I would like to get a ZCI today at either Woodcraft or Rockler. IIRC,
neither has a model specifically listed for the Grizzly. I have heard that
the ZCI for Delta Unisaw fits the Griz. Anyone know this FOR SURE?
Also, any rec on the best type? I would like to find one like Norm
uses..with a replaceable wooden section around the blade.
I get really fancy and use the original with a pattern bit. Makes a
perfect copy...just rough it out first. You can make 3 or 4 in less than
30 minutes. I use hardwood and use the planer to shave it down to just the
Don't forget to put a nail in the back to keep that rear of the insert
I second that one. You *can* ask me about it:
or the short version:
You can make one yourself. You can get the material at a plastics house or
use wood. You pattern rout the outside. You drill and tap 4 holes and that's
it. If you want to have the wood inserts you can make it out of aluminum.
Aluminum routs with carbide router bits very nicely.
"Newshound" wrote in message > I would like to get a ZCI today at either
Woodcraft or Rockler. IIRC,
I made mine out of solid-surface countertop material. The most
time-consuming part of it all was making a pattern (I used particle board.
I cut out the solid surface a little bit large with the table saw and band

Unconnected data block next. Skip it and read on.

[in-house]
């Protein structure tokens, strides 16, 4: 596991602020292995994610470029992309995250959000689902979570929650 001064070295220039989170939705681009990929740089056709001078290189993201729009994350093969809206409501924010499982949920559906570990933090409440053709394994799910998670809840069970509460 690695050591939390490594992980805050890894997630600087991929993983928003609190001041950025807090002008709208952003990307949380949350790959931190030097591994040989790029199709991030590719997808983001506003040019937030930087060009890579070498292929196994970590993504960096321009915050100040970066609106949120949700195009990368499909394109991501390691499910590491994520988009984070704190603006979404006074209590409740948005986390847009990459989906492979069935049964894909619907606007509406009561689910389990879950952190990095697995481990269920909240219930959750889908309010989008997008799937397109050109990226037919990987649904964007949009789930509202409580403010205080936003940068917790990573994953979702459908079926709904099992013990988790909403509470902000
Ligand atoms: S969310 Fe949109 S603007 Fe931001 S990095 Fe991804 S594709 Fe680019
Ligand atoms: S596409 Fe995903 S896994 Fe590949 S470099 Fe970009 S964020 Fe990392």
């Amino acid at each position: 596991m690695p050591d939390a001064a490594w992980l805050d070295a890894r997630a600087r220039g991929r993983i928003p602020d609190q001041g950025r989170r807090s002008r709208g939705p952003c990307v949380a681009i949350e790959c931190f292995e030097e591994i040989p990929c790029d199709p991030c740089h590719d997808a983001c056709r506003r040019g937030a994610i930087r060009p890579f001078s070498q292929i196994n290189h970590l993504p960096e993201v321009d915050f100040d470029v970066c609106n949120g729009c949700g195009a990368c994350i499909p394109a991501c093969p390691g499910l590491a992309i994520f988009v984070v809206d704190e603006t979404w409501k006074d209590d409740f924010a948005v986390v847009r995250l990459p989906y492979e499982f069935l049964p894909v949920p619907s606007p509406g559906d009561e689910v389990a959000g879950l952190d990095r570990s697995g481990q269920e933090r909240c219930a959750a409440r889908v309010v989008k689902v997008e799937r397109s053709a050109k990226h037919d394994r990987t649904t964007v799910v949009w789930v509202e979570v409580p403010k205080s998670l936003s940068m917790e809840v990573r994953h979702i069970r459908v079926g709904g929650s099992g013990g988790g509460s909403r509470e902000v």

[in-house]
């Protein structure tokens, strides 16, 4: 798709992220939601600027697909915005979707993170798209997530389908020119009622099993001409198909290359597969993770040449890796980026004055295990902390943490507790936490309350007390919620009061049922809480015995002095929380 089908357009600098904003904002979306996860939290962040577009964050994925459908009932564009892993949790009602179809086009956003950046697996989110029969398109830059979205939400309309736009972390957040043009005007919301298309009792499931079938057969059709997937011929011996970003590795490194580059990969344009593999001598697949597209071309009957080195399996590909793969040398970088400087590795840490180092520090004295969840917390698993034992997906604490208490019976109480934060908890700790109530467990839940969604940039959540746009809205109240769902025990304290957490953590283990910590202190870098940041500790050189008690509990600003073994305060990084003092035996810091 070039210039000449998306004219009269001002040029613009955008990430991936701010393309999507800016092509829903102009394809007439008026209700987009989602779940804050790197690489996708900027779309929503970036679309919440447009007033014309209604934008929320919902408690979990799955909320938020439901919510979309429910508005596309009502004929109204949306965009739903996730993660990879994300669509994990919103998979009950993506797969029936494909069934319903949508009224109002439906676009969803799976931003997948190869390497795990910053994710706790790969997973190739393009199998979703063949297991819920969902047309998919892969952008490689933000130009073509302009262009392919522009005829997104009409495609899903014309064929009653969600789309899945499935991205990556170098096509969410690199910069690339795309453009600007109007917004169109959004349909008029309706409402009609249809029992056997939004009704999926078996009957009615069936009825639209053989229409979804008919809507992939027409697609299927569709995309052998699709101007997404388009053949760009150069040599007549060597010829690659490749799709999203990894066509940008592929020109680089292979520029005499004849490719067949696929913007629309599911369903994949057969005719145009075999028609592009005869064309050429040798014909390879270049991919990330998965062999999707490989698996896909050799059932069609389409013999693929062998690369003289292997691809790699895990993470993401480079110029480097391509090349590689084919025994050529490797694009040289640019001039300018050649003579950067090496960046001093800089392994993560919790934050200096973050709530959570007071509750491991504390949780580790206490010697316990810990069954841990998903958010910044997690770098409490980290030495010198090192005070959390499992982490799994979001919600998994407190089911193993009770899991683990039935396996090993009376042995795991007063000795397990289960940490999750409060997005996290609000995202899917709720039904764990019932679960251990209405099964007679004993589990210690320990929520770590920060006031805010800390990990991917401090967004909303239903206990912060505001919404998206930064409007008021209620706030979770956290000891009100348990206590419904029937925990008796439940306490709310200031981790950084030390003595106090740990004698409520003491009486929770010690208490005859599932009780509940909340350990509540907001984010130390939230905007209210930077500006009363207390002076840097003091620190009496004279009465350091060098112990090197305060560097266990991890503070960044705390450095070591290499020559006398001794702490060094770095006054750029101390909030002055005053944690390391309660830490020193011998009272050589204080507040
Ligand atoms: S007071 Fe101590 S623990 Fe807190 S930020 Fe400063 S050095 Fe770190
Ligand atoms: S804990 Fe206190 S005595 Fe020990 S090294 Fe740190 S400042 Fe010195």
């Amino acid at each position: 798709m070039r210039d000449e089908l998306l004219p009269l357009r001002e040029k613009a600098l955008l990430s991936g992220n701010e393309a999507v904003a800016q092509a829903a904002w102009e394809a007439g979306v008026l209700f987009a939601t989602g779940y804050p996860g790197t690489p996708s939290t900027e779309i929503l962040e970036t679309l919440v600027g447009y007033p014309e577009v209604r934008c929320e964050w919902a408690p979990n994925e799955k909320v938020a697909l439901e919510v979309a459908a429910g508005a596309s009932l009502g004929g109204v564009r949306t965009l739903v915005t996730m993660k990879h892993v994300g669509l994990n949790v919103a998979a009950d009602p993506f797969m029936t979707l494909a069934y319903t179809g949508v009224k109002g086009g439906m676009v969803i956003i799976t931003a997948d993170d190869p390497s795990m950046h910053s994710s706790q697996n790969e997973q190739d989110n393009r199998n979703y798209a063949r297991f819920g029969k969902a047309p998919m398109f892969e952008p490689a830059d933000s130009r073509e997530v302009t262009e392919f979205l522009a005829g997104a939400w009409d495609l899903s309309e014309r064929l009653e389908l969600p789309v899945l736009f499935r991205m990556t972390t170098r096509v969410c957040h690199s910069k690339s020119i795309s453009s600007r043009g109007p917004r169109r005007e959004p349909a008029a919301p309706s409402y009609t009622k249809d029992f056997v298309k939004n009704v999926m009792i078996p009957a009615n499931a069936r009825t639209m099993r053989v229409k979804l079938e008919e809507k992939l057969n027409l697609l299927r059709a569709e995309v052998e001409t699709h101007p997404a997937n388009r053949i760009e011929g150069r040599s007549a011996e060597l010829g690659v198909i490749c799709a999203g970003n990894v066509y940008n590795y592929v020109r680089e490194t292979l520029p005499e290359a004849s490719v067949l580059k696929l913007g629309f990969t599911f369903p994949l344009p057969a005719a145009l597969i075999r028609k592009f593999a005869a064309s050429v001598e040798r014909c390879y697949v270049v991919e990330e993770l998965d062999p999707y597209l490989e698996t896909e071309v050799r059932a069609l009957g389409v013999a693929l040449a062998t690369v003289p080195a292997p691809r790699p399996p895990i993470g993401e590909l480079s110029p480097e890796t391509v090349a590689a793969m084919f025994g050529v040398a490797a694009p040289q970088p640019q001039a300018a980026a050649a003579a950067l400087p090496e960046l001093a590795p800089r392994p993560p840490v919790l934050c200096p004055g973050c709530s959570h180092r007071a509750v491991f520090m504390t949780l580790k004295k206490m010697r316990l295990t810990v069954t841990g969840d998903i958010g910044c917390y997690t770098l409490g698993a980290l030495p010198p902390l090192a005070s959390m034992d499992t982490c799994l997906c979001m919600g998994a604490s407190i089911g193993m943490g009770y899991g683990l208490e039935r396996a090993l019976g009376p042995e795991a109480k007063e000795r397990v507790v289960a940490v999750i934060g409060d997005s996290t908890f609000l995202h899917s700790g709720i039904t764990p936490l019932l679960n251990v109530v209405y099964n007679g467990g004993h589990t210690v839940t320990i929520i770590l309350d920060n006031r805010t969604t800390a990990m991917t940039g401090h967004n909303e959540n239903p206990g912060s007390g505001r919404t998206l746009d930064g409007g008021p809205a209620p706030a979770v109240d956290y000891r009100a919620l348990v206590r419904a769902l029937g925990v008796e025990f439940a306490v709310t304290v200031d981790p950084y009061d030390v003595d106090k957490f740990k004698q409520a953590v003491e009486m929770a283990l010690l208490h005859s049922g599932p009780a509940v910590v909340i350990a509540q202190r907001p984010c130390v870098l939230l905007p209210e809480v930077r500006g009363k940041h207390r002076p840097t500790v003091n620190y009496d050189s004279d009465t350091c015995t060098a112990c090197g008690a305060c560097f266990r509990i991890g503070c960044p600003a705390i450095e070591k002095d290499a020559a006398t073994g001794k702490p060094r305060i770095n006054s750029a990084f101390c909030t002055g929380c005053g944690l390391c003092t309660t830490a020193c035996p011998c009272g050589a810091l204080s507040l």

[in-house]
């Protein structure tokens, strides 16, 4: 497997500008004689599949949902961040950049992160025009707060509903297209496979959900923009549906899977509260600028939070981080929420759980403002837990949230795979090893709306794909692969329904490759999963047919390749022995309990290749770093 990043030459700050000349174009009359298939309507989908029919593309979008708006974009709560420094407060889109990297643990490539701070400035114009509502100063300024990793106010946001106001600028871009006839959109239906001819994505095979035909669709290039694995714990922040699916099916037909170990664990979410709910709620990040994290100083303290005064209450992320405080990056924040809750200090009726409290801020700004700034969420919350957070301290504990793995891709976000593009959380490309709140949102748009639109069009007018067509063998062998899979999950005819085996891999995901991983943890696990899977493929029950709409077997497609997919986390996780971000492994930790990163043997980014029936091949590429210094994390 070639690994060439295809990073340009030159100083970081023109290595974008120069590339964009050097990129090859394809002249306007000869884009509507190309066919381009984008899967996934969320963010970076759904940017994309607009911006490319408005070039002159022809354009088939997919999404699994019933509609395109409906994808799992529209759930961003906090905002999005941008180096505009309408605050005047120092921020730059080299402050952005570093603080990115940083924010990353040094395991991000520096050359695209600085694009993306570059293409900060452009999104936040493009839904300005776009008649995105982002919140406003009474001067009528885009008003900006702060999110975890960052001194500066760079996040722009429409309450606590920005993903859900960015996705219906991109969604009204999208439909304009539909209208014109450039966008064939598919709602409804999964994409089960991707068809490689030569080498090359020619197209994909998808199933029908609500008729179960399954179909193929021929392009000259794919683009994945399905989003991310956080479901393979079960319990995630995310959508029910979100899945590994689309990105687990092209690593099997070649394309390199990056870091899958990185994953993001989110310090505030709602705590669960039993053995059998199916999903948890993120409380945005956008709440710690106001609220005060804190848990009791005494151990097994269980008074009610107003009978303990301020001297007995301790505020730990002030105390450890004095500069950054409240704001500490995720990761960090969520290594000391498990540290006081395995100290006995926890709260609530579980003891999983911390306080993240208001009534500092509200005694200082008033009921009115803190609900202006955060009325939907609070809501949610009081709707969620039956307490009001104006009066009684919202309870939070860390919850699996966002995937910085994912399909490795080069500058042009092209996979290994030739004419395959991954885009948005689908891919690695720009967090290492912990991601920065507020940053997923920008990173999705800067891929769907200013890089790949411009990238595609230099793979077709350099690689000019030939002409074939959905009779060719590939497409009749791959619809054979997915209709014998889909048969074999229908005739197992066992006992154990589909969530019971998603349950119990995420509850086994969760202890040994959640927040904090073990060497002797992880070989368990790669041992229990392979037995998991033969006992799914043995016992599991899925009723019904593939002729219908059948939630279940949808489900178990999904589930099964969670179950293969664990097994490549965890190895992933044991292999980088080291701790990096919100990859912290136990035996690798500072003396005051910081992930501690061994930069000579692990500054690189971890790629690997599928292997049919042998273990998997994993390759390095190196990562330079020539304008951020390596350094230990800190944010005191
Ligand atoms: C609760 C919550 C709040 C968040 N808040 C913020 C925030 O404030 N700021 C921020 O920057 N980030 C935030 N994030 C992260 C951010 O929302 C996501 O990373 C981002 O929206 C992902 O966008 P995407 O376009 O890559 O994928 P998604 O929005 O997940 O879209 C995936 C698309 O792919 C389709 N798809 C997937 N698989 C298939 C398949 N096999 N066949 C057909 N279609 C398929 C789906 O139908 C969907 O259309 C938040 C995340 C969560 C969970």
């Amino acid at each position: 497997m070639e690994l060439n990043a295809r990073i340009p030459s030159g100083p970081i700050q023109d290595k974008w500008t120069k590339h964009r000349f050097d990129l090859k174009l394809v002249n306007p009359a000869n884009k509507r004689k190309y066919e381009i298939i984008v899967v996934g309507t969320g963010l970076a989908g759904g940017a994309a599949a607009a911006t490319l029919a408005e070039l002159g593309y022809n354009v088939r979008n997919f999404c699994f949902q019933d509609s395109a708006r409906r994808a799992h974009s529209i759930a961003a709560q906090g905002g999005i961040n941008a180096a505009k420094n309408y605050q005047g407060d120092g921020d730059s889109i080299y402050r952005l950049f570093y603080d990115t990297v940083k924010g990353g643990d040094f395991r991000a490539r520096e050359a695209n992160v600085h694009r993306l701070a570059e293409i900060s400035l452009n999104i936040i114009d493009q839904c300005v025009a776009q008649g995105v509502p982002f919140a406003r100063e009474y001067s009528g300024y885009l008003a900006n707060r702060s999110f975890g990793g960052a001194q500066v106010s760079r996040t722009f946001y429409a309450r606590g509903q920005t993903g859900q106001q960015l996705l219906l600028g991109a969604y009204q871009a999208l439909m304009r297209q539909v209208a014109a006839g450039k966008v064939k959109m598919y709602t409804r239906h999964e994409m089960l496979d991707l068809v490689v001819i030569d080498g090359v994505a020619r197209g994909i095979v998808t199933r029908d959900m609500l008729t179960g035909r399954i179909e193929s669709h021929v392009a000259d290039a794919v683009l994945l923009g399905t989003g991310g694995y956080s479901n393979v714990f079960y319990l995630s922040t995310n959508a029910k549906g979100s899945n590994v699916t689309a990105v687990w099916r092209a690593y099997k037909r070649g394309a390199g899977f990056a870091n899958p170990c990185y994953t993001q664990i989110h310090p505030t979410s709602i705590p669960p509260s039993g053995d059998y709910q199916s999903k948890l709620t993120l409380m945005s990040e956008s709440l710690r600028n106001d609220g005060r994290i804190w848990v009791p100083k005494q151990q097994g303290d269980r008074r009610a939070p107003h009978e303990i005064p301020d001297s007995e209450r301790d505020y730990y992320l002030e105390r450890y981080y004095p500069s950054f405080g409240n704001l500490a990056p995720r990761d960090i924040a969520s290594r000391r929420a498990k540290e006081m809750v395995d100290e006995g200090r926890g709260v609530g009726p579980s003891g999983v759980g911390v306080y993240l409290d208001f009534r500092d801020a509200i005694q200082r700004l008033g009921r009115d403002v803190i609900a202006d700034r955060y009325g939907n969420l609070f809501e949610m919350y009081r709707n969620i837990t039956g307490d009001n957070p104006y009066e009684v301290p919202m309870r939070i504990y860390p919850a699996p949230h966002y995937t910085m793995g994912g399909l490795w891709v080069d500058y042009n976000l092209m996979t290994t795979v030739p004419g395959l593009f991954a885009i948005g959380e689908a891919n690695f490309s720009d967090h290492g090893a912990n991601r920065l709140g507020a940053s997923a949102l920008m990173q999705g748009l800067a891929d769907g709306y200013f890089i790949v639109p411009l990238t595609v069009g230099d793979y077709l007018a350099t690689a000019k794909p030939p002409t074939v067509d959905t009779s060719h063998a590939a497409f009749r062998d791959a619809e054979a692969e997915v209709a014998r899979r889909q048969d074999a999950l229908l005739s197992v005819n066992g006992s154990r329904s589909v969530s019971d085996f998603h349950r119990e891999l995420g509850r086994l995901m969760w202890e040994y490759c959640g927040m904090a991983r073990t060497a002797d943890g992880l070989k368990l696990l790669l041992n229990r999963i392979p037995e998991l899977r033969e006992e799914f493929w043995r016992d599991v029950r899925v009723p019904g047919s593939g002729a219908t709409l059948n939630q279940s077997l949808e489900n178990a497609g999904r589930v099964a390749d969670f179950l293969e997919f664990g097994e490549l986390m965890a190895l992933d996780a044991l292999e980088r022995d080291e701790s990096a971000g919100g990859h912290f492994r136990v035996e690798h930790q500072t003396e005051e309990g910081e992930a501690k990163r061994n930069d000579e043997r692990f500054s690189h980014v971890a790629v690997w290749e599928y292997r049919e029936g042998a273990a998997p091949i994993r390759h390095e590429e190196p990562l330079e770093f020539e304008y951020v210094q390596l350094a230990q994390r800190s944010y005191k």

saw, clamped the pattern to the solid surface, and routed it with a trimmer
bit. A little touch-up with a block sander and I was done. Once I was
finished, I placed it into the machine with the blade down and slowly
cranked the blade up.
If you need to have holes, you can do that also and countersink the holes.
You can often get scraps of Corian or Gibraltar (or other brands of solid
surface) from cabinet/countertop shops, as they are scrap.
Also remember you need a good strong router and it will be hard on your
bits, but not too much.
Have a nice day, woodstuff
Table saws have an insert around the blade that you can remove. You might
replace it with a dado insert with a very wide saw slot for several blades
or a zero clearance insert that has no additional clearance around the
blade. The benefit of the zero clearance insert is that it is "impossible"
for a small stick of cut off wood to catch in the space between the blade
and the insert.
I don't use one very often, but they keep the bottom side of the board from
tearing out. Very handy for cutting plywood. It does seem to increase the
amount of sawdust that gets thrown on top of the saw though.
I also use them I'm dadoing a narow board so it gets better support.
email@example.com (Ron Truitt) wrote in
Unlike everyone else, I got a zero clearance insert just as a higher
quality replacement for the stock insert. I routed a 1/4" groove in
it for the blade (I tried making it ZC but it was noisy that way).
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